Campenaerts spent most of the day at the front and jumped away from a breakaway group some 35 kilometers (22 miles) from the finish together with Frenchman Matteo Vercher and former world champion Michal Kwiatkowski of Poland.

Campenaerts, who won a Giro stage in 2021, patiently waited behind his rivals in the last kilometer and did not panic when Vercher attacked. He stayed in the wheel of Kwiatkowski, then launched his sprint from behind.

The Lotto Dstny rider celebrated his win with his partner and baby on a video call straight after the finish.

“After the (spring) classics, I had a very difficult time,” Campenaerts said, holding back tears. “I had a verbal agreement with the team about extending the contract and I got ignored for a long time and it was really difficult. I was on a long altitude camp but my girlfriend was there and she supported me every day, highly pregnant, and I was struggling to finish my training schedules. But I changed my mind, I have a bright future now still in cycling, I became a father and it was like blue skies, only blue sky.”

There was a flurry of attacks at the start of the rollercoaster 180-kilometer stage featuring five climbs as riders tried to break away before the first ascent, the Col du Festre. But the peloton rode at a high speed, thwarting all those early efforts.

About 20 riders finally managed to open a gap during that climb and were joined by Wednesday’s stage winner Richard Carapaz and other talented contenders for the stage win, including Ben Healy and Geraint Thomas.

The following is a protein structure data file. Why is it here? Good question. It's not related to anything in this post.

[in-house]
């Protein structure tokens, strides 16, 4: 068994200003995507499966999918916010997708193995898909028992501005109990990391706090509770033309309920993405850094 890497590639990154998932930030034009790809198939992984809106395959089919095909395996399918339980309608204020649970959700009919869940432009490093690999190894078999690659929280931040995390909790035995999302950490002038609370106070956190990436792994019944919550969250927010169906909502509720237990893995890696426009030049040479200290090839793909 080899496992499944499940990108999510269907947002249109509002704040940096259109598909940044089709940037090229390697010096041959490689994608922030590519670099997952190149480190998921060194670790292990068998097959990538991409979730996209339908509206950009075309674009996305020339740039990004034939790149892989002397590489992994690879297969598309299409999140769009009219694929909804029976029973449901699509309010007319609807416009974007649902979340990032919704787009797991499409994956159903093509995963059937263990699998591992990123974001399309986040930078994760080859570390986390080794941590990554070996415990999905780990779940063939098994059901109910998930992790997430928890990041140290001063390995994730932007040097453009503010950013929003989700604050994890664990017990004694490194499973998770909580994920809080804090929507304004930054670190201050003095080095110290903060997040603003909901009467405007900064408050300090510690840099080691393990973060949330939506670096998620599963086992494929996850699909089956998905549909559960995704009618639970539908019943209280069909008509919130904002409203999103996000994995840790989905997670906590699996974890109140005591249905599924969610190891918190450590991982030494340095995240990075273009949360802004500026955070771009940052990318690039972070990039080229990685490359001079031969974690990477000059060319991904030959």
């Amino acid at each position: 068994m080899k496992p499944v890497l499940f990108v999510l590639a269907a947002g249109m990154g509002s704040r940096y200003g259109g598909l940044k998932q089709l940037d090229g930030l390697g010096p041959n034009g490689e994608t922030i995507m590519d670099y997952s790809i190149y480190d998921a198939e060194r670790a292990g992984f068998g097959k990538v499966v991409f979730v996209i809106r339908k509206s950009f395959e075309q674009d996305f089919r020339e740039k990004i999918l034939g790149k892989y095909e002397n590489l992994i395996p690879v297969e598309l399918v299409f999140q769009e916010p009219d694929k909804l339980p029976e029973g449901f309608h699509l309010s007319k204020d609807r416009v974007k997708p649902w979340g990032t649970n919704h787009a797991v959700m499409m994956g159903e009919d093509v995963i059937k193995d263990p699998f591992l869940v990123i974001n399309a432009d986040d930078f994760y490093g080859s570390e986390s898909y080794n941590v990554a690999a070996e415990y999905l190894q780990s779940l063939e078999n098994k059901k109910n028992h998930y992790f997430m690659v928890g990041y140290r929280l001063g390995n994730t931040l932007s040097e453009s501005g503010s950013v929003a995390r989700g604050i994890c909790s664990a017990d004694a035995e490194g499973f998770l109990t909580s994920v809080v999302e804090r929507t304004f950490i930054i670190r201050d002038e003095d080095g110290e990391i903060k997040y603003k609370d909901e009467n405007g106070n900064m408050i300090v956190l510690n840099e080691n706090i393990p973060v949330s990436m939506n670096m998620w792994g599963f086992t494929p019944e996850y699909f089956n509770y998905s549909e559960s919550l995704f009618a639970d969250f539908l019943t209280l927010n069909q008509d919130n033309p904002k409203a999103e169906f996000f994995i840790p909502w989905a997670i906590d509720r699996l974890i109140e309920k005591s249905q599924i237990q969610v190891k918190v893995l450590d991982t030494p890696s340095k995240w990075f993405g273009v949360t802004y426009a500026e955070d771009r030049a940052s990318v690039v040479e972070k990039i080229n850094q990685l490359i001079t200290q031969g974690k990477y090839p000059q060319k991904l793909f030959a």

With the best-placed rider in that large group already lagging nearly 34 minutes behind Pogacar overall, the pack let the break get away. The main contenders for the overall win, including Pogacar and his rivals Jonas Vingegeaard and Remco Evenepoel, finished 13 minutes and 40 seconds behind Campenaerts.

Earlier, Healy attacked twice from the leading group in the Cote de Saint-Apollinaire but his move eventually backfired as the Irishman got dropped when others upped the pace. A pivotal moment came in the Cote des Demoiselles when Kwiatkowski accelerated to move away and was later joined by Campenaerts and Vercher. The trio collaborated well as counter-attackers looked hesitant and reacted too late to catch them.

With only three stages left, Pogacar has a comfortable lead of 3:11 over two-time defending champion Vingegaard. Tour debutant Evenepoel is lagging 5:09 off the pace.

The battle between Pogacar, Vingegaard and Evenepoel is expected to resume on Friday. At less than 150 kilometers, the 19th stage to the ski resort of Isola 2000 is short, but tough. Riders will climb above 2,000 meters three times, including the climb to the summit of La Bonette, the highest road in France at an altitude of 2,802 meters.
 


Israel clear to play in Olympic soccer tournament after FIFA postpones decision on possible ban

Updated 19 July 2024
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Israel clear to play in Olympic soccer tournament after FIFA postpones decision on possible ban

ZURICH: FIFA has postponed a decision on a Palestinian proposal to suspend Israel from international soccer because of the conflict with Hamas, clearing the way for the Israeli men’s national team to play at the Paris Olympics.
Soccer’s world governing body had been set to make a decision Saturday at an extraordinary council meeting after asking for an independent legal assessment of the Palestinian proposal two months ago. That decision would have come just four days before the start of the Olympic soccer tournament, where Israel has been drawn into a group with Japan, Mali and Paraguay.
However, FIFA said Thursday that it had pushed back the timeline because “more time is needed to conclude this process with due care and completeness” — meaning a decision is now set to come after the Olympics have finished.
FIFA said both parties had made requests for extensions “to submit their respective positions” and that the independent assessment will now be shared with FIFA by Aug. 31 at the latest.
The men’s Olympic final is set to take place on Aug. 9.